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Lloyds List: Unified Shell group gives greater growth potential

Lloyds List: Unified Shell group gives greater growth potential

“Royal Dutch Shell is set to be reborn on July 20″

Wednesday 29 June 2005

Shareholders of Shell and Royal Dutch Petroleum approve joint structure, writes Martyn Wingrove

SHAREHOLDERS of Shell and Royal Dutch Petroleum approved plans to unify the corporate structure of the group, ending almost a century of duel ownership and creating a GBP120bn ($220bn) company.

Royal Dutch Shell is set to be reborn on July 20, when shares in the combined group will be issued on the London stock exchange, giving Shell a stronger position for organic growth and acquisitions.

Shell has been owned 60% by Royal Dutch, listed in Amsterdam, and 40% by Shell Transport ‘ Trading, since 1907, with an executive group board drawn from both companies.

The two boards will be combined and Shell will become the world’s third largest publically traded oil company after 99.75% of Shell T’T investors approved unification and 97.4% of Dutch shareholders backed the plan.

‘The corporate restructuring is vital for making our business more straightforward and more accountable,’ said Malcolm Brinded, Shell’s head of exploration and production at the shareholders meeting.

Under the approved arrangements Royal Dutch shareholders will receive A shares and Shell T’T investors will gain B shares, boosting the group’s position on the FTSE 100 index from 4% to almost 10%.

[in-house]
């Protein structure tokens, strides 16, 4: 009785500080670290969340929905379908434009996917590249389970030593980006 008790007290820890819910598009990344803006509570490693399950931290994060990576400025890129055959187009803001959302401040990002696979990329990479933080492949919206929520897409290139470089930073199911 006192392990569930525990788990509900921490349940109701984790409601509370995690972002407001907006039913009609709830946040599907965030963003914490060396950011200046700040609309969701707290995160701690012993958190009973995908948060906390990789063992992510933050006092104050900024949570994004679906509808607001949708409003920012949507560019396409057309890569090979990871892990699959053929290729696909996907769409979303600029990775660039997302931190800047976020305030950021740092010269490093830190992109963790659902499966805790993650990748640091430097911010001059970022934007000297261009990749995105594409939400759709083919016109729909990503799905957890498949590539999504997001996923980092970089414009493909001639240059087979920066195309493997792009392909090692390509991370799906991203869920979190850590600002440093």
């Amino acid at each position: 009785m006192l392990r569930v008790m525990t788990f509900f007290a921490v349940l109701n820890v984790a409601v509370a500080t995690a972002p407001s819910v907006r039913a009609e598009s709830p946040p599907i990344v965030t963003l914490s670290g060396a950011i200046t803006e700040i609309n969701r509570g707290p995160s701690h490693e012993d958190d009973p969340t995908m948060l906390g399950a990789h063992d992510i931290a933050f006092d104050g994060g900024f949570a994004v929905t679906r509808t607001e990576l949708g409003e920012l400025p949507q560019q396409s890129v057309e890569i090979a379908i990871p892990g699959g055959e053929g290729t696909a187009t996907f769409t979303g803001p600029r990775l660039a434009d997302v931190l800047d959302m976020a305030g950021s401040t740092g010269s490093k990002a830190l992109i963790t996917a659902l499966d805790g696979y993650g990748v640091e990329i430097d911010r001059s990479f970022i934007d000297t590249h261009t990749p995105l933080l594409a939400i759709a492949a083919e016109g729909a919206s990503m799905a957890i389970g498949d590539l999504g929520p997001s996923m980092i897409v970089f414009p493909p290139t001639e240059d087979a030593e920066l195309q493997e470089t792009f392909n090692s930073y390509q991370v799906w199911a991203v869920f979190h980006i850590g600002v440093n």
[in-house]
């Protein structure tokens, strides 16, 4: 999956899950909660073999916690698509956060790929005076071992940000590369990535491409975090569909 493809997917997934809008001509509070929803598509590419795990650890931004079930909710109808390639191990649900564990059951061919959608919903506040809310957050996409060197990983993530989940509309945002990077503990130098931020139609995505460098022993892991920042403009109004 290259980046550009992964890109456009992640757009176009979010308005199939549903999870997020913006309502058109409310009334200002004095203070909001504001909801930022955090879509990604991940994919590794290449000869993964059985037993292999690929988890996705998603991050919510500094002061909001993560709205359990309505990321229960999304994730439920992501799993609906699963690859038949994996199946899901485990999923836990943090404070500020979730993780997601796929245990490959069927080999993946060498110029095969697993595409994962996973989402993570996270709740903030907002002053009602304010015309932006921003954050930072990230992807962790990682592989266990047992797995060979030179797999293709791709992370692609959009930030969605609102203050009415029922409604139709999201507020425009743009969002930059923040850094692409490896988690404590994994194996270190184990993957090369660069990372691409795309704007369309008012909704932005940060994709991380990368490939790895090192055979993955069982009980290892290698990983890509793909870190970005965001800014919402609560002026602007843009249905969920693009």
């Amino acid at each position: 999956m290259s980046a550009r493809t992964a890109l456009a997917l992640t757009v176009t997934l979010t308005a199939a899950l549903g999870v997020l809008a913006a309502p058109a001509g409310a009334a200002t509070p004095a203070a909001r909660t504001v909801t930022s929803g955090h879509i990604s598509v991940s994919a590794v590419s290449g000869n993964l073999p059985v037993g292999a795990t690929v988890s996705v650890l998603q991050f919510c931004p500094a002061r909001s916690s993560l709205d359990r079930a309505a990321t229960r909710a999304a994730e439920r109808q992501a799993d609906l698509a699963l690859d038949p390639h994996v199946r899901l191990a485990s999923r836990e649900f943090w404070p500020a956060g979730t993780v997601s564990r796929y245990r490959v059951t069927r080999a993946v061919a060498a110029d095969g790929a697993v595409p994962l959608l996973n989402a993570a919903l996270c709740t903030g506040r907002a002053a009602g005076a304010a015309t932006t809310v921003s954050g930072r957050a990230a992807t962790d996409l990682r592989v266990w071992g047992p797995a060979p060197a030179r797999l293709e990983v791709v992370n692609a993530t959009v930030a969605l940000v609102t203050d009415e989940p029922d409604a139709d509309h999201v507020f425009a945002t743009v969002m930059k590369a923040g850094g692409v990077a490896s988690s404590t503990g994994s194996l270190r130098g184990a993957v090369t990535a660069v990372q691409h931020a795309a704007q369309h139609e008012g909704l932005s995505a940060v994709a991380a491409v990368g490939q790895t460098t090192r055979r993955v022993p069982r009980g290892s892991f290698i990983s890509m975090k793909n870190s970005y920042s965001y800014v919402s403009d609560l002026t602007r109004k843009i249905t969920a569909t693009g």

It is currently the sixth largest firm listed in London, but a market value of GBP120bn will push it into the top two, on a par with oil major BP.

Executives at Shell have hinted that the group could be in the hunt for acquisition targets using the strengthened shares as currency for deals, but analysts said Shell had plenty of time to buy companies to meet its growth targets.

Chief executive of the new group Jeroen van der Veer outlined the company’s long term strategy to boost output by 30% in 10 years by participating in 10 ‘elephant-sized’ projects involving oil and liquefied natural gas.

He wants current production of 3.5m barrels of oil equivalent increased to 5m barrels per day by 2015 investing more than $1bn in each of these 10 projects in this timeframe.

A unified Shell will have clearer reporting lines, leading to more transparency of its operations, and has pledged to be more responsive to shareholders.

Analysts expect more buying of Shell’s new shares after July 20 with fund managers lining up to purchase the stock in order to maintain their weightings in Shell.

Together with rival BP, the two oil companies’ weightings on the FTSE 100 index will become a formidable force of around 20%, leaving the top London shares index more open to oil price volatility, said analysts.

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